There are two ways to enhance the utility of a vehicle: make it so it can carry more stuff, or make it so it can carry more people. Lexus has introduced a pair of lengthened RX models at the 2017 Los Angeles Auto Show, the 2018 RX 350L and 2018 RX 450hL, which expand seating capacity to six or seven passengers. Whether that added length means more cargo room remains to be seen considering we don't have apples-to-apples specifications to compare the L-versions to the regular RX at this time.
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The RX 350L goes on sale in January 2018 and the RX 450hL hybrid launches in the spring of 2018. Spring will also be when the captain's chairs become an option in the RX 350L (they're standard in the RX 450hL), which reduces seating capacity from seven to six.
Lexus representatives say the captain's chairs won't slide forward or tilt for entry to the third row, so passengers will have to climb through the middle of the seats to reach the back, which is odd. The bench seat does offer tilt-and-slide functionality on both sides of the vehicle, however, for an easier path to the third row.
The RX 350L earned the last letter of its name for added room Lexus tacked onto the rear to accommodate an extra row of seats. Length jumps to 196.8 inches, up from the 192.5 inches of the standard RX. The RX is already a sneaky-big car, measuring just as long as a Toyota Highlander, and the longer version blows right past it. The Highlander offers 27.7 inches of legroom in its tight third row, however, while the RX 350L only offers 22.6 inches.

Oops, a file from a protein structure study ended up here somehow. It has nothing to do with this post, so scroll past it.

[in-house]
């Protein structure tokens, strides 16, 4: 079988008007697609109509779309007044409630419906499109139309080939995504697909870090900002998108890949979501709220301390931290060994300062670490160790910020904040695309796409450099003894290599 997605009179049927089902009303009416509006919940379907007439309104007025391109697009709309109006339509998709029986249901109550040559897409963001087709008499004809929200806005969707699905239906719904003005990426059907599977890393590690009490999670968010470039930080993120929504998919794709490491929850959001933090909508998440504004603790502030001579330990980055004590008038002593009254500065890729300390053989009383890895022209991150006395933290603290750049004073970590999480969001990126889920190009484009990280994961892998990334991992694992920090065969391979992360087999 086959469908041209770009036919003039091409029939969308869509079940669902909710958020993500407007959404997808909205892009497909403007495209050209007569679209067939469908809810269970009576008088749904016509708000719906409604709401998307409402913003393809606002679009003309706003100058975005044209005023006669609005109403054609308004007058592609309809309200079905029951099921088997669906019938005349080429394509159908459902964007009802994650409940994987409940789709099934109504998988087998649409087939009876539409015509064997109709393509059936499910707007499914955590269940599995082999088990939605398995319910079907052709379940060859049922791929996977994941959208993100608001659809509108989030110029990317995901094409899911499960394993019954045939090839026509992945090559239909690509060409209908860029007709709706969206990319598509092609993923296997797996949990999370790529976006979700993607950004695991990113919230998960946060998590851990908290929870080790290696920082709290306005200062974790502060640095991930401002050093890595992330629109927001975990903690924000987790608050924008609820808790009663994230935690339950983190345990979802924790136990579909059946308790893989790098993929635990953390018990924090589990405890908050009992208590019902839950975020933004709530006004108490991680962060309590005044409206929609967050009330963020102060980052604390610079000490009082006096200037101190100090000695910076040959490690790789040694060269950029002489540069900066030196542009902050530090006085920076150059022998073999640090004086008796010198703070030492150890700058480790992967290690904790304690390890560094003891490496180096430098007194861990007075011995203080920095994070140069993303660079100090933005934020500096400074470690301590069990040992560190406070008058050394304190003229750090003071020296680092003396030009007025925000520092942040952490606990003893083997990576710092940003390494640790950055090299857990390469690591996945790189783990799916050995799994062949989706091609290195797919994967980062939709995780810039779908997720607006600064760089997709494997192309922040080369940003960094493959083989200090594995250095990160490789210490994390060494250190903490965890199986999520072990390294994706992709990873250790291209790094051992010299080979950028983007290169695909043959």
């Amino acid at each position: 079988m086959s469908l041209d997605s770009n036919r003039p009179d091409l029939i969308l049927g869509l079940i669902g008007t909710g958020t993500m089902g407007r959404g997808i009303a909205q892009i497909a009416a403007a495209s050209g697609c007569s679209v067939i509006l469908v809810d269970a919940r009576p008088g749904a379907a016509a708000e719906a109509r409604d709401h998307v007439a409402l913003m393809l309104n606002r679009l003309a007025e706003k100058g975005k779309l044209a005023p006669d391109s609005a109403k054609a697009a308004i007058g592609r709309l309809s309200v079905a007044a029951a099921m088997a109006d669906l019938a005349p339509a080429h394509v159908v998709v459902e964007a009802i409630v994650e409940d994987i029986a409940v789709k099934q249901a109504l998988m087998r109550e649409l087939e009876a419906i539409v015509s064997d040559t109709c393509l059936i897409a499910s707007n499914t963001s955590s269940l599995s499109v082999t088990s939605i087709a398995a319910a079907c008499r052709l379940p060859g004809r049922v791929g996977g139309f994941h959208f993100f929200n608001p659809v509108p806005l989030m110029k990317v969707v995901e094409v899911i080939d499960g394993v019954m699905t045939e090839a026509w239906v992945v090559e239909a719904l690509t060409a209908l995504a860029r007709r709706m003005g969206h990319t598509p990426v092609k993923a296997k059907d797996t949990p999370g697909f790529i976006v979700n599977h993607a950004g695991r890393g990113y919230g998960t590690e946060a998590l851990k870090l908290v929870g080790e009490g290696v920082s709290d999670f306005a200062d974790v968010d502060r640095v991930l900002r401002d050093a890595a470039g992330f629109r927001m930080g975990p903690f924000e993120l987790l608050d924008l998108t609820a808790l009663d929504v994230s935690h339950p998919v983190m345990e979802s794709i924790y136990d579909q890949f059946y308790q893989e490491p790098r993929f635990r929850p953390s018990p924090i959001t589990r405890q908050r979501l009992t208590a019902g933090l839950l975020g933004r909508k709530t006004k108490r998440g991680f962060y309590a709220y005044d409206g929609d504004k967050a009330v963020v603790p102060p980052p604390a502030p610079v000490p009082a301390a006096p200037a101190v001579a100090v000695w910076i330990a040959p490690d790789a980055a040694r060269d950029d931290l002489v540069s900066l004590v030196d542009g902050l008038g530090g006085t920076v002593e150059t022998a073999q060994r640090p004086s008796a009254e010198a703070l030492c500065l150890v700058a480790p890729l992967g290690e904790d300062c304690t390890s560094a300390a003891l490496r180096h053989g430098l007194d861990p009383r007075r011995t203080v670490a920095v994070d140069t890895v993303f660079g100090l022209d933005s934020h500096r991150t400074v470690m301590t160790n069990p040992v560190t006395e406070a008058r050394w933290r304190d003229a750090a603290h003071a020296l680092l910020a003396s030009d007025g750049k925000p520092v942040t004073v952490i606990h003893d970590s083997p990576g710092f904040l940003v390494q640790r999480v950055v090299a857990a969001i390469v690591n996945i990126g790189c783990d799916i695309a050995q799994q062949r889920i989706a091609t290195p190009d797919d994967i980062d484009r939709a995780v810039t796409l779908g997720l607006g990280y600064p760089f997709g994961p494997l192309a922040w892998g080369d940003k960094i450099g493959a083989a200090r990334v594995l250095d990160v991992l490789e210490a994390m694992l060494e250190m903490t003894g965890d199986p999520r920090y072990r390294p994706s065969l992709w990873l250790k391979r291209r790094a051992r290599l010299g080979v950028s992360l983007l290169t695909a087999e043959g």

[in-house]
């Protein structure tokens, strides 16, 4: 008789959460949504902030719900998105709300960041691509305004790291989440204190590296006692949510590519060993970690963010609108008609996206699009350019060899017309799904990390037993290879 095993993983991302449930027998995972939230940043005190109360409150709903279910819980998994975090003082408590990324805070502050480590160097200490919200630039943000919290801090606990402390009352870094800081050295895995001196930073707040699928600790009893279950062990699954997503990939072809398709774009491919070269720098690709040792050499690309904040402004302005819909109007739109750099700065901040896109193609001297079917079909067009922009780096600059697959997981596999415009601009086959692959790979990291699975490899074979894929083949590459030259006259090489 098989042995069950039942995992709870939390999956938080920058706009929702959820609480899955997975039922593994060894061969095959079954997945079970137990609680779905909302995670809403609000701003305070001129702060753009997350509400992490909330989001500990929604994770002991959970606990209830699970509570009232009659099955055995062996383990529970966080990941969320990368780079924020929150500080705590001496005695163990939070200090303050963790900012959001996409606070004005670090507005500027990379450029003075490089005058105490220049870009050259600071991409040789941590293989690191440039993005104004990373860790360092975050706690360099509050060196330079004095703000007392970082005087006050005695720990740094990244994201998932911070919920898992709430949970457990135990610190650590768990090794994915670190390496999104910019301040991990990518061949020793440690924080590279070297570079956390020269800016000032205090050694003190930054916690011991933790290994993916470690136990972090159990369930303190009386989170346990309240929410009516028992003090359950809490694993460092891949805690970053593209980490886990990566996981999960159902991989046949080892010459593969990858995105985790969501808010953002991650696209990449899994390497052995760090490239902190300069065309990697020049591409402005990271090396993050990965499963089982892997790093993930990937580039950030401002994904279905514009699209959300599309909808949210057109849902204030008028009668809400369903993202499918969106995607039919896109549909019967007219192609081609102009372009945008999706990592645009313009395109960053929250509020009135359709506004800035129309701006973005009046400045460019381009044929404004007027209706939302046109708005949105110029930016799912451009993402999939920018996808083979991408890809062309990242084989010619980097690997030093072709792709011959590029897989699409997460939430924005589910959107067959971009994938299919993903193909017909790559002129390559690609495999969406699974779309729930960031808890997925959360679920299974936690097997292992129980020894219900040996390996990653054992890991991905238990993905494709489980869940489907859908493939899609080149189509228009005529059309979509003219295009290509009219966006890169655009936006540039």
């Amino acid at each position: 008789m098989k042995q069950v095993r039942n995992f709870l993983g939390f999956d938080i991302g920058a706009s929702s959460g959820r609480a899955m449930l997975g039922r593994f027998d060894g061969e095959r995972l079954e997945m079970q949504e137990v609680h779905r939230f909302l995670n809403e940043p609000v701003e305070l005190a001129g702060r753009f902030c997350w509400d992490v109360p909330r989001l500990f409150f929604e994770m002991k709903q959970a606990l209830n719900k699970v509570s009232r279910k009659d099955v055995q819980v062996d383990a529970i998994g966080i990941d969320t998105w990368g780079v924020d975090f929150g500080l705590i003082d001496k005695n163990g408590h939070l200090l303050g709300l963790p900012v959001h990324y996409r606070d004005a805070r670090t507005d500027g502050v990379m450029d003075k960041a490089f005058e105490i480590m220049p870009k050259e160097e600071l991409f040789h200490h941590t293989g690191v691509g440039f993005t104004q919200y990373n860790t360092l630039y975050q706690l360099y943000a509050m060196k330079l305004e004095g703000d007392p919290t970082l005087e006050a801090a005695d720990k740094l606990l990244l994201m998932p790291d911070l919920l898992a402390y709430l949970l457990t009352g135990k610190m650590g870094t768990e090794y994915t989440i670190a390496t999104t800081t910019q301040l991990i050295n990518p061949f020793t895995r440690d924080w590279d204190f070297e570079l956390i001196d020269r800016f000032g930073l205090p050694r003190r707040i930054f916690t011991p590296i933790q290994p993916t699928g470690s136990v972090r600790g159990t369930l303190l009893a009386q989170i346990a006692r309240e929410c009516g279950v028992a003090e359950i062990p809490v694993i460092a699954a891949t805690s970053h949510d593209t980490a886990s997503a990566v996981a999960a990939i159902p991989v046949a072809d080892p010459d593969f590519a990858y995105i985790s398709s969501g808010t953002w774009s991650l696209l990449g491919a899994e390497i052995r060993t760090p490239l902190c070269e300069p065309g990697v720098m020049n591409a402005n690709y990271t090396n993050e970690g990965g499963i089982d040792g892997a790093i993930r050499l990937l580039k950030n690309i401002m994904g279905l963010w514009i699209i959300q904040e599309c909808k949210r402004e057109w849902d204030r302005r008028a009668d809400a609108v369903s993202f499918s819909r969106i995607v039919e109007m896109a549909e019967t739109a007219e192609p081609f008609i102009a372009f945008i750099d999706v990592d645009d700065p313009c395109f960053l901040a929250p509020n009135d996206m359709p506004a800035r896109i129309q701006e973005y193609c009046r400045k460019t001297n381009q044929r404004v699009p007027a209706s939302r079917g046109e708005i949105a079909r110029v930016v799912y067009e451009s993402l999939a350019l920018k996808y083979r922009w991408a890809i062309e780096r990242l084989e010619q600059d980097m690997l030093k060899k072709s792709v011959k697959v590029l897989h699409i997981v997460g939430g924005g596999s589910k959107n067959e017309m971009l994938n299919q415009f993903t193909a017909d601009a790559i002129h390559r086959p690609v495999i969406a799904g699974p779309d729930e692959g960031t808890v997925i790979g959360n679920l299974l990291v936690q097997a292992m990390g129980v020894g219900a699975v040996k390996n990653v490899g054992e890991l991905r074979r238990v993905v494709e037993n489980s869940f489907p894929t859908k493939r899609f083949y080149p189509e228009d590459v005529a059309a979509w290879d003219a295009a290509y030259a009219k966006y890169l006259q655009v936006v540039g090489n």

Accessing the third row isn't too difficult. Getting the second-row seat back into place once I was back there, however, was. The seat kept hitting my legs, so to get it locked in, I had to turn my body nearly 90 degrees. This third row isn't meant for adults; kids may fit back there better, and there is some wiggle room with second-row travel, but it's not enough to help adults. The third row also features clamshell head restraints that in the past have given taller editors trouble (they push your head forward so you can't fully lean back into the seat comfortably). I can't confirm this, though, because I couldn't lean back far enough to see how they were — my head hit the ceiling.
The added length doesn't do any favors to rear styling. To accommodate it, there is a long, sweeping piece of roof that dips down to almost touch the lower bodywork. This hurts third-row visibility, as those passengers get a very small window.
The rest of the RX 350L is closer to the standard RX: great materials, comfortable seats and that boldly styled spindle grille up front. I get the logic behind offering a third row in the RX to expand its usability, it's just a shame it doesn't fit adults. The RX 350L will start at $48,665 for front-wheel-drive models (including destination charges) when it goes on sale in January, while all-wheel-drive models bump that up to $50,065.
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